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Areas of study & Career opportunities

  1. Jan 28, 2008 #1

    I'm currently a sophomore in high school and have recently become very interested in physics. I do have a respectable number of questions, in which I apologize for any of those who will be reiterating what has been said in previous topics; however I've yet to find any threads which have given me direct answers to what I'm looking for.

    I love astronomy. The beauty and elegance of the universe (no reference to Greene's book intended) is just spectacular. For this reason, the prospect of being an "astrophysicist" obviously sounds rather appealing. Question is: what exactly is (or is it are?) astrophysics?

    Secondly, what all is there to theoretical physics? I know of superstring theory being labeled as theoretical physics; but what else does the field entail?

    Thirdly, what are the career opportunities available for these fields? If I were to be employed at a university, what else is there other than just teaching (which is far from an attractive thought)? What sort of research facilities/government organizations/etc would be in sight (and, more importantly, what in the heck will I be doing)?

    Responses are highly appreciated.

  2. jcsd
  3. Jan 28, 2008 #2
    Astrophysics: physics on a length scale greater that 10^8 m. (That's the diameter of the earth.)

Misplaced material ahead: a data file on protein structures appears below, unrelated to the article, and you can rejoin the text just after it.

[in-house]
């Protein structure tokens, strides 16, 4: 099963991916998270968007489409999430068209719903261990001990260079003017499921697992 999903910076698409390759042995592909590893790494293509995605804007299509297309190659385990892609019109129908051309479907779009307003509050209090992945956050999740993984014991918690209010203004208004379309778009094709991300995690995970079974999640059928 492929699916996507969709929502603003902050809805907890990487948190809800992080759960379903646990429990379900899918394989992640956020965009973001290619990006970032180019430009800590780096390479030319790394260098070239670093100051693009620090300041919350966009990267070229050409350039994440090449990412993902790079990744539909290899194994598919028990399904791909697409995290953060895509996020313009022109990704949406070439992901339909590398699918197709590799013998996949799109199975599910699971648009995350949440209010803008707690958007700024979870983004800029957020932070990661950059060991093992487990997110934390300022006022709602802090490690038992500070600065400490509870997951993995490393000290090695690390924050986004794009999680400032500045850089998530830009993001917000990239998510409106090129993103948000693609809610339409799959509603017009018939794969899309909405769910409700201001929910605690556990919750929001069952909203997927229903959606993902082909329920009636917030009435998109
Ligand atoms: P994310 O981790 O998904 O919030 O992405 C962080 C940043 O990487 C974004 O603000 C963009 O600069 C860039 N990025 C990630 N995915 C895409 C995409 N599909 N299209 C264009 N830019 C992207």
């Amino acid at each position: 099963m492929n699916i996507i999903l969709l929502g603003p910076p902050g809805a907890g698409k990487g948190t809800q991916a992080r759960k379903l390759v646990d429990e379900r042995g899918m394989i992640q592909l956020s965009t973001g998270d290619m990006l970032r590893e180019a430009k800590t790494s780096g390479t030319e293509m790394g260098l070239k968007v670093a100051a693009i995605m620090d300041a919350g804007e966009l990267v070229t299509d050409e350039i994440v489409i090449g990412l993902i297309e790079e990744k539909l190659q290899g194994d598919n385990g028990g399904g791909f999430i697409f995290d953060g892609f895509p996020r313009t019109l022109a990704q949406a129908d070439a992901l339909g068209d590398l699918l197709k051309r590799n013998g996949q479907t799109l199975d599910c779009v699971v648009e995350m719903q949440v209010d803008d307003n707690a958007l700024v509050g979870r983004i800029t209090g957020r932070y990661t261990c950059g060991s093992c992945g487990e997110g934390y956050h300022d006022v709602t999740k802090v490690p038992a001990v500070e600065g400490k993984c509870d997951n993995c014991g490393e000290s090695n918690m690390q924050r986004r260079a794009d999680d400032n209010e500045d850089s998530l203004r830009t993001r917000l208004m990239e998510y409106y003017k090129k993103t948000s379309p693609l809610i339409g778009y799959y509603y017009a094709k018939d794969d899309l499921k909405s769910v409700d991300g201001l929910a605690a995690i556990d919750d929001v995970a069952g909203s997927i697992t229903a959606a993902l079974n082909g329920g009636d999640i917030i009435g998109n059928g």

As for theoretical physics - well, string theory and particle physics get all the press - but there's really a lot more to it than that. Theoretical physicists also work on predicting the behaviour of slightly larger systems:

    - superconductivity (modeling the underlying physics of materials which carry electric current without resistance at low temperatures)

    - quantum computing (designing a computer - and algorithms - which use the property of "spin" rather than charge)

    - "many-body" systems (exactly what it sounds like - a physics problem with lots of bodies). I bet you can write down the equations of motion for two gas molecules in a box - but can you write down the equations of motion for 10^23 gas molecules? And what do the macroscopic ideas of "pressure" or "temperature" have to do with the momentum of each molecule? And what happens if the molecules are the size of sand grains?

    - "soft" matter (predicting how proteins fold, predicting how crystals form from polymers, explaining how biological molecules behave at different temperatures)

    Anyways, there are lots of cool experiments out there, so don't limit yourself to just theoretical physics!
  4. Jan 28, 2008 #3
    That's an interesting way to describe it. I've never heard it said that way before, but it's true.

    Career opportunities are diverse. To get an idea of what a researcher in astrophysics does, I recommend reading some of the interviews here: http://www.astromiror.org/research.html#astro. If you're interested in working at a college or university, you can read some of the interviews here: http://www.astromiror.org/faculty.html. That will give you some idea of what's involved in those career paths and who is hiring.
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